James Stockdale, Medal of Honor winner and 1992 running mate of Ross Perot, has passed away at the age of 81:
During the Vietnam War, he was a Navy fighter pilot based on the USS Oriskany and flew 201 missions before he was shot down on Sept. 9, 1965. He became the highest-ranking naval officer captured during the war, the Navy said.
He endured more than 7 1/2 years as a prisoner, spending four of them in solitary confinement, before his release in 1973. He was tortured repeatedly, according to the Navy.
Stockdale received 26 combat decorations, including the Medal of Honor, the nation’s highest medal for valor, in 1976. A portion of his award citation reads: “Stockdale … deliberately inflicted a near mortal wound to his person in order to convince his captors of his willingness to give up his life rather than capitulate. He was subsequently discovered and revived by the North Vietnamese who, convinced of his indomitable spirit, abated their employment of excessive harassment and torture of all prisoners of war.”
A true American hero.
The full Medal of Honor Citation:
STOCKDALE, JAMES B.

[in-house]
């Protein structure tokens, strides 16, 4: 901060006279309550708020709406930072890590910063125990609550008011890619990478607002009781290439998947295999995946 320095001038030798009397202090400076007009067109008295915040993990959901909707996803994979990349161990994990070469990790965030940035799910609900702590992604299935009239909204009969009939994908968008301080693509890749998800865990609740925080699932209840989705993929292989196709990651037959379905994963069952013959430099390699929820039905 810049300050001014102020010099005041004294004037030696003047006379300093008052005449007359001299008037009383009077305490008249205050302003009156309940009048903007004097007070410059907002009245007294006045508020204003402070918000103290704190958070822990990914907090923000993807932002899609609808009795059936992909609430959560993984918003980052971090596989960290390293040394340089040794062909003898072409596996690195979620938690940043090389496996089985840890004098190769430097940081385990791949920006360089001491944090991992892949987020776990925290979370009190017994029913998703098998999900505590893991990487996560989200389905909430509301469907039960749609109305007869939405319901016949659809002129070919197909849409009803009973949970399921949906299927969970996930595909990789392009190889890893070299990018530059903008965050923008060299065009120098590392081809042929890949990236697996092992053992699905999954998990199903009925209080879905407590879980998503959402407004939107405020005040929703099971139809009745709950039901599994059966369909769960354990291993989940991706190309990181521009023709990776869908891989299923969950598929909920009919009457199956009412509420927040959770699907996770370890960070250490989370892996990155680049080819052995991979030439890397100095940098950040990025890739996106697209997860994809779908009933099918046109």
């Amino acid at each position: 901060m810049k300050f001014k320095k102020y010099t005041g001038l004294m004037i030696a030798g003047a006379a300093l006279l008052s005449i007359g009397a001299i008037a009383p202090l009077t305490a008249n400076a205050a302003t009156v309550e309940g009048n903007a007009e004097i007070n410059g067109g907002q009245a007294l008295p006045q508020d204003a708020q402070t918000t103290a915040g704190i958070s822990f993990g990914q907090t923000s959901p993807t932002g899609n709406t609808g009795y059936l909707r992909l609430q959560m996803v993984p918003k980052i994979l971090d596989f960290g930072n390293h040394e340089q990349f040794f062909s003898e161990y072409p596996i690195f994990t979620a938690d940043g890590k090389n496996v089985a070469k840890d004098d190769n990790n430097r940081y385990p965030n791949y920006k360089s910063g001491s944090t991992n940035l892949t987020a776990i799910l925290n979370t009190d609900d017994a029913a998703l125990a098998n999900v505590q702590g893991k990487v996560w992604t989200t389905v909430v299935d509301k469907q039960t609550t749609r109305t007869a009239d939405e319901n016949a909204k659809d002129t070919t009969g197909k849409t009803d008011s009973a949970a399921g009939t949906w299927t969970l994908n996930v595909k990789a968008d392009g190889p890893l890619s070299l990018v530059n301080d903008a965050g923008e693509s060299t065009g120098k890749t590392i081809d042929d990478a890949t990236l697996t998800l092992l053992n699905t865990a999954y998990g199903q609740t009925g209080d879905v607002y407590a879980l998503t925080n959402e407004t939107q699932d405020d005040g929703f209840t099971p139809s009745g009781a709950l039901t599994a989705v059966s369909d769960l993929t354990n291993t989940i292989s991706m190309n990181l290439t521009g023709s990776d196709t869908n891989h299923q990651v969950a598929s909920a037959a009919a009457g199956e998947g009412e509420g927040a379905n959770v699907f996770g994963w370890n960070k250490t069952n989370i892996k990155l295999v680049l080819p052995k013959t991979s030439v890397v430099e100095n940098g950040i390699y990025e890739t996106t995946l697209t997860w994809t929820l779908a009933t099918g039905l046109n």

Rank and organization: Rear Admiral (then Captain), U.S. Navy. Place and date: Hoa Lo prison, Hanoi, North Vietnam, 4 September 1969. Entered service at: Abingdon, Ill. Born: 23 December 1923, Abingdon, Ill.. Citation: For conspicuous gallantry and intrepidity at the risk of his life above and beyond the call of duty while senior naval officer in the Prisoner of War camps of North Vietnam. Recognized by his captors as the leader in the Prisoners’ of War resistance to interrogation and in their refusal to participate in propaganda exploitation, Rear Adm. Stockdale was singled out for interrogation and attendant torture after he was detected in a covert communications attempt. Sensing the start of another purge, and aware that his earlier efforts at self-disfiguration to dissuade his captors from exploiting him for propaganda purposes had resulted in cruel and agonizing punishment, Rear Adm. Stockdale resolved to make himself a symbol of resistance regardless of personal sacrifice. He deliberately inflicted a near-mortal wound to his person in order to convince his captors of his willingness to give up his life rather than capitulate. He was subsequently discovered and revived by the North Vietnamese who, convinced of his indomitable spirit, abated in their employment of excessive harassment and torture toward all of the Prisoners of War. By his heroic action, at great peril to himself, he earned the everlasting gratitude of his fellow prisoners and of his country. Rear Adm. Stockdale’s valiant leadership and extraordinary courage in a hostile environment sustain and enhance the finest traditions of the U.S. Naval Service.